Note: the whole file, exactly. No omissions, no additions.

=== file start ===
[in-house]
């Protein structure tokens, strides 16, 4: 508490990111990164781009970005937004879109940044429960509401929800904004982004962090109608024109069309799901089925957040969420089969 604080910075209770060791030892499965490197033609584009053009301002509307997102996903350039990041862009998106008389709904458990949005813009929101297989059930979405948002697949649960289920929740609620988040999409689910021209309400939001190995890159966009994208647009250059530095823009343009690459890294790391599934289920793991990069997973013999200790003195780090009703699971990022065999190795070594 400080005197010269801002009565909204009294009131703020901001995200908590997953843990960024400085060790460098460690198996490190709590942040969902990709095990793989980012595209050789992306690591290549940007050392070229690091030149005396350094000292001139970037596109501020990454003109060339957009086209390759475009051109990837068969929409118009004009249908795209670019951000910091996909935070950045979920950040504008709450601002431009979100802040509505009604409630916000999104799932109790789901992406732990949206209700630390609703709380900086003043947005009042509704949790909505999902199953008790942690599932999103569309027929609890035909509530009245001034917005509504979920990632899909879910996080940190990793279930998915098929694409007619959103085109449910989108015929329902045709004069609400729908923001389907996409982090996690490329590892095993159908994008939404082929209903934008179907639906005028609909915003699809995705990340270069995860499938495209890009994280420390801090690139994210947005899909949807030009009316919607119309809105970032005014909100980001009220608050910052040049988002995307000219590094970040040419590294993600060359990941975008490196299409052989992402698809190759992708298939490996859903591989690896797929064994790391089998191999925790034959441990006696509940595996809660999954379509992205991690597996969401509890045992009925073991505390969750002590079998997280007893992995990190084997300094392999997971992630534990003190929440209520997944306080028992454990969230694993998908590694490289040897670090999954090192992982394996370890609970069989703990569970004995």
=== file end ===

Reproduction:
[in-house]
């Protein structure tokens, strides 16, 4: 508490990111990164781009970005937004879109940044429960509401929800904004982004962090109608024109069309799901089925957040969420089969 604080910075209770060791030892499965490197033609584009053009301002509307997102996903350039990041862009998106008389709904458990949005813009929101297989059930979405948002697949649960289920929740609620988040999409689910021209309400939001190995890159966009994208647009250059530095823009343009690459890294790391599934289920793991990069997973013999200790003195780090009703699971990022065999190795070594 400080005197010269801002009565909204009294009131703020901001995200908590997953843990960024400085060790460098460690198996490190709590942040969902990709095990793989980012595209050789992306690591290549940007050392070229690091030149005396350094000292001139970037596109501020990454003109060339957009086209390759475009051109990837068969929409118009004009249908795209670019951000910091996909935070950045979920950040504008709450601002431009979100802040509505009604409630916000999104799932109790789901992406732990949206209700630390609703709380900086003043947005009042509704949790909505999902199953008790942690599932999103569309027929609890035909509530009245001034917005509504979920990632899909879910996080940190990793279930998915098929694409007619959103085109449910989108015929329902045709004069609400729908923001389907996409982090996690490329590892095993159908994008939404082929209903934008179907639906005028609909915003699809995705990340270069995860499938495209890009994280420390801090690139994210947005899909949807030009009316919607119309809105970032005014909100980001009220608050910052040049988002995307000219590094970040040419590294993600060359990941975008490196299409052989992402698809190759992708298939490996859903591989690896797929064994790391089998191999925790034959441990006696509940595996809660999954379509992205991690597996969401509890045992009925073991505390969750002590079998997280007893992995990190084997300094392999997971992630534990003190929440209520997944306080028992454990969230694993998908590694490289040897670090999954090192992982394996370890609970069989703990569970004995």